It’s possible for growers to contract with neighbors who grow completely different crops as well. The diverse labor needs would be a plus, but the downside is that growers may not have established relationships with nearby producers in other crops.

“You could have a guy that’s a wine grape guy next to a tree fruit guy next to a guy that raises pumpkins for Halloween. There’s nothing that says those guys can’t enter into a joint relationship as long as we can detail a job description with the tasks for all those crops,” Scott said.

But it’s important to remember that an expansive job description written to meet the needs of several farms means that each of those tasks is now subject to H-2A regulations on all of the farms, Stup said.

The key to a good partnership is to consider it like a joint business venture, because of the joint liability in sharing the contract, Scott and Stup both stressed.

Sharing a labor force also puts growers at risk of running afoul of labor contractor laws, especially in Washington state where there are strict requirements and steep penalties. For example, growers who transport workers to a neighbor’s farm and get reimbursed for that cost can be considered labor contractors and face fines if they are not licensed.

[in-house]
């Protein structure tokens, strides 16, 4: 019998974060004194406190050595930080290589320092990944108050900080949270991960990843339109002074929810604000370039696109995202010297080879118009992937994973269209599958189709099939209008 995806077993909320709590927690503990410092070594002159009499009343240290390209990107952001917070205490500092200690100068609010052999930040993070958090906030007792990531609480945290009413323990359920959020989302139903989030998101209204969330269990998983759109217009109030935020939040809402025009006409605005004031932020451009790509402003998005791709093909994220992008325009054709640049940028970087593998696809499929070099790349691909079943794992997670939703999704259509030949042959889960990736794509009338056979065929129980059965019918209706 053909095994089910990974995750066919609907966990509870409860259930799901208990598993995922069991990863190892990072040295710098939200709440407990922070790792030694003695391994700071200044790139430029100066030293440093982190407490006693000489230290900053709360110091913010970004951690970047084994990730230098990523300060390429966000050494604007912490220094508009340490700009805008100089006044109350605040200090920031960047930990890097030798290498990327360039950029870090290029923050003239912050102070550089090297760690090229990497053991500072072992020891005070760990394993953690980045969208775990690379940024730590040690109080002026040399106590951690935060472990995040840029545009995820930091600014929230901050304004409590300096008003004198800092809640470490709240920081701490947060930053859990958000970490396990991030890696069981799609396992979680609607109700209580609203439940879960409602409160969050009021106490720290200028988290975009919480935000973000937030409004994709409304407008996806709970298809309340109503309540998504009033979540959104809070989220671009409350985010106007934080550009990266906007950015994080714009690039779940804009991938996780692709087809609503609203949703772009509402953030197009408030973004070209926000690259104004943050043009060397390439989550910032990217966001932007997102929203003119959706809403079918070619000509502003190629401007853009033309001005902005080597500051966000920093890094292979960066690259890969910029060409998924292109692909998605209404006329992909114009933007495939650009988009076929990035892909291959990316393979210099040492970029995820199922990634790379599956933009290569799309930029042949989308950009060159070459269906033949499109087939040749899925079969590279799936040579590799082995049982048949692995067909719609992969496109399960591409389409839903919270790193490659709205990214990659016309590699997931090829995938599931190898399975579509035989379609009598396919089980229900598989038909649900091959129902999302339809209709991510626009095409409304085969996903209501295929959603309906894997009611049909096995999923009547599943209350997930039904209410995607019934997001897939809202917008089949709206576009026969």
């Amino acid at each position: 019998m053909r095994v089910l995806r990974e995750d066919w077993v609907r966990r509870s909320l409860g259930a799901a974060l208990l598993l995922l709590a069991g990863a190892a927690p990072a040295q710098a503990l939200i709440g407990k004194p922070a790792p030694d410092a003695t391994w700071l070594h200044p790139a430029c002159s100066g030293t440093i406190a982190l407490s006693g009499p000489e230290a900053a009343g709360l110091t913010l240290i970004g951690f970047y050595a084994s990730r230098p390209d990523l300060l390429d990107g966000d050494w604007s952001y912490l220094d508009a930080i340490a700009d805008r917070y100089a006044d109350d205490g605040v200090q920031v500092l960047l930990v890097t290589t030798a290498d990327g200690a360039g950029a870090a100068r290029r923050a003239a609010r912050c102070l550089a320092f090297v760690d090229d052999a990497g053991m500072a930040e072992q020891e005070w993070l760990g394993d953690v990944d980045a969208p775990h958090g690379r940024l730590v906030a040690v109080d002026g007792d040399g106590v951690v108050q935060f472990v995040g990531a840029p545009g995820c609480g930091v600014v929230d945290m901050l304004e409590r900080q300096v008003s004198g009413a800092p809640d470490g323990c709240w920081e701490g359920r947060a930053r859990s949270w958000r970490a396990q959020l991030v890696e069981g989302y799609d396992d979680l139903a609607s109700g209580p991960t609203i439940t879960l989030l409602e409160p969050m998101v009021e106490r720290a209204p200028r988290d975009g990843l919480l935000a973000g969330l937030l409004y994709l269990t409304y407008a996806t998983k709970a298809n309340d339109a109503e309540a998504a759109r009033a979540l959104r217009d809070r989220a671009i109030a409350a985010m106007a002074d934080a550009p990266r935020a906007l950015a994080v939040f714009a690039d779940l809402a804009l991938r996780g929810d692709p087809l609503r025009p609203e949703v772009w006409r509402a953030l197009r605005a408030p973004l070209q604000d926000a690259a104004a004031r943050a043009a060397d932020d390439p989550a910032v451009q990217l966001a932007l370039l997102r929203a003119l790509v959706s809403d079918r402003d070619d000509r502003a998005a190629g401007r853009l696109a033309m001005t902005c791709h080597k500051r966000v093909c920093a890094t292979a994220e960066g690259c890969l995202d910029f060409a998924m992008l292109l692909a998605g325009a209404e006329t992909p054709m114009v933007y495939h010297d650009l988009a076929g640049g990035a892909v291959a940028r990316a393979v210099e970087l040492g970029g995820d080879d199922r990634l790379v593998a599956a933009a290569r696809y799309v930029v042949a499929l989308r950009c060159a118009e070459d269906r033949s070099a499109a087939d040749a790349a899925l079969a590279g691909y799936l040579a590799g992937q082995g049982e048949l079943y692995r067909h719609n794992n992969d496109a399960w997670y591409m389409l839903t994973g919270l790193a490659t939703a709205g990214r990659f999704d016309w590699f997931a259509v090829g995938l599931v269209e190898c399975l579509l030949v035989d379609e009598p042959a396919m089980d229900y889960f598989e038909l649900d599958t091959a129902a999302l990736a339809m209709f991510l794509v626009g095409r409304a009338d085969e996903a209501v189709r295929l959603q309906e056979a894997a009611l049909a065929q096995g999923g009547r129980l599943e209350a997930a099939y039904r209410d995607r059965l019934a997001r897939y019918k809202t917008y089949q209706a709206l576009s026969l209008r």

“Anyone who is involved in any type of labor sharing needs to consult with a lawyer to see if they need to comply with Washington’s farm labor contractor act,” said Brendan Monahan, an employment attorney based in Yakima. There are so many specific land mines in these labor issues that he recommends legal counsel for anyone considering H-2A contracts, joint or not, and to ensure contractors carry state and federal licenses.

For most growers who can keep even a small crew busy throughout a season of at least six weeks, however, there’s no reason to add the complexity of sharing a contract, Scott said.

“It makes it even more necessary to have help from someone like us. There was a time when growers could do this paperwork themselves, but that has come and gone,” Scott said. Once arranged, however, growers tend to stick to their shared setup. “I’ve never had someone come back and say, ‘This isn’t working, I need to do this by myself.’” •

—by Kate Prengaman